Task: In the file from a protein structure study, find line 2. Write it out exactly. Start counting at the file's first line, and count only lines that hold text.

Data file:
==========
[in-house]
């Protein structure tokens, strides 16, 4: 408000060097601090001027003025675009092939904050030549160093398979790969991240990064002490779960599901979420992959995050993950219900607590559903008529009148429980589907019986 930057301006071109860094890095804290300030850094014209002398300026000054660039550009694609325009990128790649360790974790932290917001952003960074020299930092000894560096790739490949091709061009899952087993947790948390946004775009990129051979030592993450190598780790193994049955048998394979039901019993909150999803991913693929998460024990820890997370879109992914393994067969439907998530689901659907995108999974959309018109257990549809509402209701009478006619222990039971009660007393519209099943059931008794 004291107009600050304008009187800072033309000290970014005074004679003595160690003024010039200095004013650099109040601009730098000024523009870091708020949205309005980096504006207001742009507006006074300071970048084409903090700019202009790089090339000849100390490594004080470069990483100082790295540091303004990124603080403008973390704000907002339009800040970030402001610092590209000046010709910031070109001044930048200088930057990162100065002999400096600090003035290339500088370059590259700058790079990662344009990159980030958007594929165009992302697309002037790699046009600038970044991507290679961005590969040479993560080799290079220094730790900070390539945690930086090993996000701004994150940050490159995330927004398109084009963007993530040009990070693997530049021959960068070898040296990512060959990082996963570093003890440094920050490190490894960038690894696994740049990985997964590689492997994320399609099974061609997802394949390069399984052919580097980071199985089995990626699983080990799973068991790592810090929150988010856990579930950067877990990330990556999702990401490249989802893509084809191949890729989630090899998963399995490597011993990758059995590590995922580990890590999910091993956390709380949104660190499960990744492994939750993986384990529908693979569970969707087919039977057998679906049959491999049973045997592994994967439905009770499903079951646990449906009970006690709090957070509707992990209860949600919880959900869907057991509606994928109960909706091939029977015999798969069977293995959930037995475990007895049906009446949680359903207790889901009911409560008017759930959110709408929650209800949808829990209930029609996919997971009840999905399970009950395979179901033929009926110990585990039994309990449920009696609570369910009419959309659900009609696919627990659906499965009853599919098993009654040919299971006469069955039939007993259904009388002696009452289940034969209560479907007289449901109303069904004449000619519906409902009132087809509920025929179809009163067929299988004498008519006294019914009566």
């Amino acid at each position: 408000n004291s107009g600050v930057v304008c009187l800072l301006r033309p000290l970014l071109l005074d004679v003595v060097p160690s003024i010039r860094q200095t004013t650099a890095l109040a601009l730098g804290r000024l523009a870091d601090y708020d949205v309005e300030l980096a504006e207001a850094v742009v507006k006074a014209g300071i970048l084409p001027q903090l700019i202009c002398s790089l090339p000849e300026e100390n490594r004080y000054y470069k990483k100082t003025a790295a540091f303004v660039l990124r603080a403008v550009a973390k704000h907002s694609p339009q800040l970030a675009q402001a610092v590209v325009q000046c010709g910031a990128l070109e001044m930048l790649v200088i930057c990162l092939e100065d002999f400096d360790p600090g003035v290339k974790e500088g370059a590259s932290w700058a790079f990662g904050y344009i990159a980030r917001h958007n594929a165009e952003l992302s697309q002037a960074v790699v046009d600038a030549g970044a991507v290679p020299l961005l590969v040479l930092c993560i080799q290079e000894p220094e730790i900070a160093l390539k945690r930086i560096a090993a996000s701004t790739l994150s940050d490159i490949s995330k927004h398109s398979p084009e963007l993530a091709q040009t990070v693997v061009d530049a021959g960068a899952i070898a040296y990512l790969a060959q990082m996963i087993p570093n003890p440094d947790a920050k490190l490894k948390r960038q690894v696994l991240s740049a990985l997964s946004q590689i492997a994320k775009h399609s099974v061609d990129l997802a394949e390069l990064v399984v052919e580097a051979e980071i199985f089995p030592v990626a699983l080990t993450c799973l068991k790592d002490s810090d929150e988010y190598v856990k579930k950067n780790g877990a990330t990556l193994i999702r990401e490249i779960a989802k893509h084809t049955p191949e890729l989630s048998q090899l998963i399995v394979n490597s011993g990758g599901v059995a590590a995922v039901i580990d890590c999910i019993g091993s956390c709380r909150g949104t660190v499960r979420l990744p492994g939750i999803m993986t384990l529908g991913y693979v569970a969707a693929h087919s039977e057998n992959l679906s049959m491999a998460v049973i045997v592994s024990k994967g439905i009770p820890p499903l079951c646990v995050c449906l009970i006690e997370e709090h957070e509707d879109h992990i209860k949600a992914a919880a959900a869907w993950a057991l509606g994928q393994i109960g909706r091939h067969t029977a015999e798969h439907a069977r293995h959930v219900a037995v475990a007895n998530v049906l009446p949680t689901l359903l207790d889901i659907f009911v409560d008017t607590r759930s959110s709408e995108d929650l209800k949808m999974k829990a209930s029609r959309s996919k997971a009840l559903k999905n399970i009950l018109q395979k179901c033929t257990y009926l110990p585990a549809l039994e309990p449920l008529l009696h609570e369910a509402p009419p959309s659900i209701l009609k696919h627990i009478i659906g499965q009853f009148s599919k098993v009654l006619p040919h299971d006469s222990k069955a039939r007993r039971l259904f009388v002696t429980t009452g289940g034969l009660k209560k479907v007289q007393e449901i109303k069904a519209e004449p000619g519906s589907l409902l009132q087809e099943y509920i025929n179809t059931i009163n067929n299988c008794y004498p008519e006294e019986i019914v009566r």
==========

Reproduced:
């Protein structure tokens, strides 16, 4: 408000060097601090001027003025675009092939904050030549160093398979790969991240990064002490779960599901979420992959995050993950219900607590559903008529009148429980589907019986 930057301006071109860094890095804290300030850094014209002398300026000054660039550009694609325009990128790649360790974790932290917001952003960074020299930092000894560096790739490949091709061009899952087993947790948390946004775009990129051979030592993450190598780790193994049955048998394979039901019993909150999803991913693929998460024990820890997370879109992914393994067969439907998530689901659907995108999974959309018109257990549809509402209701009478006619222990039971009660007393519209099943059931008794 004291107009600050304008009187800072033309000290970014005074004679003595160690003024010039200095004013650099109040601009730098000024523009870091708020949205309005980096504006207001742009507006006074300071970048084409903090700019202009790089090339000849100390490594004080470069990483100082790295540091303004990124603080403008973390704000907002339009800040970030402001610092590209000046010709910031070109001044930048200088930057990162100065002999400096600090003035290339500088370059590259700058790079990662344009990159980030958007594929165009992302697309002037790699046009600038970044991507290679961005590969040479993560080799290079220094730790900070390539945690930086090993996000701004994150940050490159995330927004398109084009963007993530040009990070693997530049021959960068070898040296990512060959990082996963570093003890440094920050490190490894960038690894696994740049990985997964590689492997994320399609099974061609997802394949390069399984052919580097980071199985089995990626699983080990799973068991790592810090929150988010856990579930950067877990990330990556999702990401490249989802893509084809191949890729989630090899998963399995490597011993990758059995590590995922580990890590999910091993956390709380949104660190499960990744492994939750993986384990529908693979569970969707087919039977057998679906049959491999049973045997592994994967439905009770499903079951646990449906009970006690709090957070509707992990209860949600919880959900869907057991509606994928109960909706091939029977015999798969069977293995959930037995475990007895049906009446949680359903207790889901009911409560008017759930959110709408929650209800949808829990209930029609996919997971009840999905399970009950395979179901033929009926110990585990039994309990449920009696609570369910009419959309659900009609696919627990659906499965009853599919098993009654040919299971006469069955039939007993259904009388002696009452289940034969209560479907007289449901109303069904004449000619519906409902009132087809509920025929179809009163067929299988004498008519006294019914009566």